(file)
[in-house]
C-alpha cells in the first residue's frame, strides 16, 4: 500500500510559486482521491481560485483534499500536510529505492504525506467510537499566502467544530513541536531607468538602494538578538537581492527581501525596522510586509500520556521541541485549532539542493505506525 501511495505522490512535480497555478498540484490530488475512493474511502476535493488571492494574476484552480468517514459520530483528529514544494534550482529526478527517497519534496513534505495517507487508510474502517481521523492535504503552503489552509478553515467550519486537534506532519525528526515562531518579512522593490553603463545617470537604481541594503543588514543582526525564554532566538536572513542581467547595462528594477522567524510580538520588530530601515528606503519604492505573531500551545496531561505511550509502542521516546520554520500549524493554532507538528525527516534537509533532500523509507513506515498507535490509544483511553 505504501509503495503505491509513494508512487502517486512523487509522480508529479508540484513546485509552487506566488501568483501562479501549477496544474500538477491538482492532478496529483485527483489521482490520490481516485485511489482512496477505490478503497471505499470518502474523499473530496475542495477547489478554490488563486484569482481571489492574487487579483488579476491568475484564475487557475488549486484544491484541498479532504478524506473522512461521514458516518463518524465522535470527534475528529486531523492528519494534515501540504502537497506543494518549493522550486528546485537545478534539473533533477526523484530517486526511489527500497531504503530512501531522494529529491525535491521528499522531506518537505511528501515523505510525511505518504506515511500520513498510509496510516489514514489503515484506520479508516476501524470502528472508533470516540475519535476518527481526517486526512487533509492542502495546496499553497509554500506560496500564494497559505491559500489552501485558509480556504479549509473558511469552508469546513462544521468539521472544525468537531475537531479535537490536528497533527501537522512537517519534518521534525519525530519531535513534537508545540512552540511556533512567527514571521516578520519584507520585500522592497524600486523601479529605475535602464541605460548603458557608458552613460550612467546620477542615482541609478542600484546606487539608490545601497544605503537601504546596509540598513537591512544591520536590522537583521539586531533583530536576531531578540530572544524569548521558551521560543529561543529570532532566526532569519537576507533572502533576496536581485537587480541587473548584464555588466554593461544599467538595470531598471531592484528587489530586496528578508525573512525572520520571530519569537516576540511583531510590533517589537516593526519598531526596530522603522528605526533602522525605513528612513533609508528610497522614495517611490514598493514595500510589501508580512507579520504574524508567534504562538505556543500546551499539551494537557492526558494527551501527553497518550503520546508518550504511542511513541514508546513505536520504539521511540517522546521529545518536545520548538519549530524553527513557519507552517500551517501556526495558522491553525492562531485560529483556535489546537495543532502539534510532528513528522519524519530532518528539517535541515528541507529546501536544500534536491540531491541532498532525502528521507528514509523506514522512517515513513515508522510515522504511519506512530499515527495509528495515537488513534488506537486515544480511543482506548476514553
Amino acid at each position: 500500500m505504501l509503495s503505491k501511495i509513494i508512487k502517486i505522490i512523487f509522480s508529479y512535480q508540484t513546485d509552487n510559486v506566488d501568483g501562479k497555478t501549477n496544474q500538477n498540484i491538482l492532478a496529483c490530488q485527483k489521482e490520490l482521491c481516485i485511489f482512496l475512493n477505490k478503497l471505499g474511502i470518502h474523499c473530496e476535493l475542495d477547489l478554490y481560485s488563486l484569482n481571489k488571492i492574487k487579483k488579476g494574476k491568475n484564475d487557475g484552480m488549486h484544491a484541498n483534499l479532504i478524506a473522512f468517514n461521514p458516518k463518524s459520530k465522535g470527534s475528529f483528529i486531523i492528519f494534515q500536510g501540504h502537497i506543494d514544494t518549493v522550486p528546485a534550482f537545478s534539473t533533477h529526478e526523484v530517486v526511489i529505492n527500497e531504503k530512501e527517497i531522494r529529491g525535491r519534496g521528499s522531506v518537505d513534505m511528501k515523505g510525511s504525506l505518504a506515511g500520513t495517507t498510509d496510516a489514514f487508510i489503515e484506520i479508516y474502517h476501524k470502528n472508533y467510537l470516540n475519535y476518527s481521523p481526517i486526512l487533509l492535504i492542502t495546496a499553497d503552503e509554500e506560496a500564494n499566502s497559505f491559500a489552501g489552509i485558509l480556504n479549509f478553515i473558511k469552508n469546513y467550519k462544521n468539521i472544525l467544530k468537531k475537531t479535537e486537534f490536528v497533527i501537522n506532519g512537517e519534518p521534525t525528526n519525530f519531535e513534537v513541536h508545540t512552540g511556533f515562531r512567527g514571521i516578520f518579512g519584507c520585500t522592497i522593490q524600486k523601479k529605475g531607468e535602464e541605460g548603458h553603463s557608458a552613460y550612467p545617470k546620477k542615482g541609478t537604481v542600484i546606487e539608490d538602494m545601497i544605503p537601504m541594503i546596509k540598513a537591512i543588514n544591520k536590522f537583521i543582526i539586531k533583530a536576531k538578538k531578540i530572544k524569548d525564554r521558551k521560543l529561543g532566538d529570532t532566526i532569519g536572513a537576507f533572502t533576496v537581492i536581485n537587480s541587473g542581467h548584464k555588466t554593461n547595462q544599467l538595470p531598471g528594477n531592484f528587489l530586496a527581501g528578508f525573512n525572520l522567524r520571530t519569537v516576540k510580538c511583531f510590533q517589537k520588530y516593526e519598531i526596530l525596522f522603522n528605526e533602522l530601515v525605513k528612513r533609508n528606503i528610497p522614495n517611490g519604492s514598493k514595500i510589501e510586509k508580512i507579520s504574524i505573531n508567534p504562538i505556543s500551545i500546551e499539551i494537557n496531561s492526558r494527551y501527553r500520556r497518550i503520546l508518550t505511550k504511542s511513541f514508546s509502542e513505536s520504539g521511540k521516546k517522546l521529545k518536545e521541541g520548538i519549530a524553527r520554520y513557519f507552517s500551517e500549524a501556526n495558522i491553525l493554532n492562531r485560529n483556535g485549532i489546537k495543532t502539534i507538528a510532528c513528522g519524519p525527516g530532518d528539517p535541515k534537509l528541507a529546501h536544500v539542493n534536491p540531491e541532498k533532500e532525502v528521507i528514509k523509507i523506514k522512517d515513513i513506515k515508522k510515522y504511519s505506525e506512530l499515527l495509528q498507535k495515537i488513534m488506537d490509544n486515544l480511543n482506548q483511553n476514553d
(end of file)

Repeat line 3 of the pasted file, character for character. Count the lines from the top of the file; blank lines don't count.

Amino acid at each position: 500500500m505504501l509503495s503505491k501511495i509513494i508512487k502517486i505522490i512523487f509522480s508529479y512535480q508540484t513546485d509552487n510559486v506566488d501568483g501562479k497555478t501549477n496544474q500538477n498540484i491538482l492532478a496529483c490530488q485527483k489521482e490520490l482521491c481516485i485511489f482512496l475512493n477505490k478503497l471505499g474511502i470518502h474523499c473530496e476535493l475542495d477547489l478554490y481560485s488563486l484569482n481571489k488571492i492574487k487579483k488579476g494574476k491568475n484564475d487557475g484552480m488549486h484544491a484541498n483534499l479532504i478524506a473522512f468517514n461521514p458516518k463518524s459520530k465522535g470527534s475528529f483528529i486531523i492528519f494534515q500536510g501540504h502537497i506543494d514544494t518549493v522550486p528546485a534550482f537545478s534539473t533533477h529526478e526523484v530517486v526511489i529505492n527500497e531504503k530512501e527517497i531522494r529529491g525535491r519534496g521528499s522531506v518537505d513534505m511528501k515523505g510525511s504525506l505518504a506515511g500520513t495517507t498510509d496510516a489514514f487508510i489503515e484506520i479508516y474502517h476501524k470502528n472508533y467510537l470516540n475519535y476518527s481521523p481526517i486526512l487533509l492535504i492542502t495546496a499553497d503552503e509554500e506560496a500564494n499566502s497559505f491559500a489552501g489552509i485558509l480556504n479549509f478553515i473558511k469552508n469546513y467550519k462544521n468539521i472544525l467544530k468537531k475537531t479535537e486537534f490536528v497533527i501537522n506532519g512537517e519534518p521534525t525528526n519525530f519531535e513534537v513541536h508545540t512552540g511556533f515562531r512567527g514571521i516578520f518579512g519584507c520585500t522592497i522593490q524600486k523601479k529605475g531607468e535602464e541605460g548603458h553603463s557608458a552613460y550612467p545617470k546620477k542615482g541609478t537604481v542600484i546606487e539608490d538602494m545601497i544605503p537601504m541594503i546596509k540598513a537591512i543588514n544591520k536590522f537583521i543582526i539586531k533583530a536576531k538578538k531578540i530572544k524569548d525564554r521558551k521560543l529561543g532566538d529570532t532566526i532569519g536572513a537576507f533572502t533576496v537581492i536581485n537587480s541587473g542581467h548584464k555588466t554593461n547595462q544599467l538595470p531598471g528594477n531592484f528587489l530586496a527581501g528578508f525573512n525572520l522567524r520571530t519569537v516576540k510580538c511583531f510590533q517589537k520588530y516593526e519598531i526596530l525596522f522603522n528605526e533602522l530601515v525605513k528612513r533609508n528606503i528610497p522614495n517611490g519604492s514598493k514595500i510589501e510586509k508580512i507579520s504574524i505573531n508567534p504562538i505556543s500551545i500546551e499539551i494537557n496531561s492526558r494527551y501527553r500520556r497518550i503520546l508518550t505511550k504511542s511513541f514508546s509502542e513505536s520504539g521511540k521516546k517522546l521529545k518536545e521541541g520548538i519549530a524553527r520554520y513557519f507552517s500551517e500549524a501556526n495558522i491553525l493554532n492562531r485560529n483556535g485549532i489546537k495543532t502539534i507538528a510532528c513528522g519524519p525527516g530532518d528539517p535541515k534537509l528541507a529546501h536544500v539542493n534536491p540531491e541532498k533532500e532525502v528521507i528514509k523509507i523506514k522512517d515513513i513506515k515508522k510515522y504511519s505506525e506512530l499515527l495509528q498507535k495515537i488513534m488506537d490509544n486515544l480511543n482506548q483511553n476514553d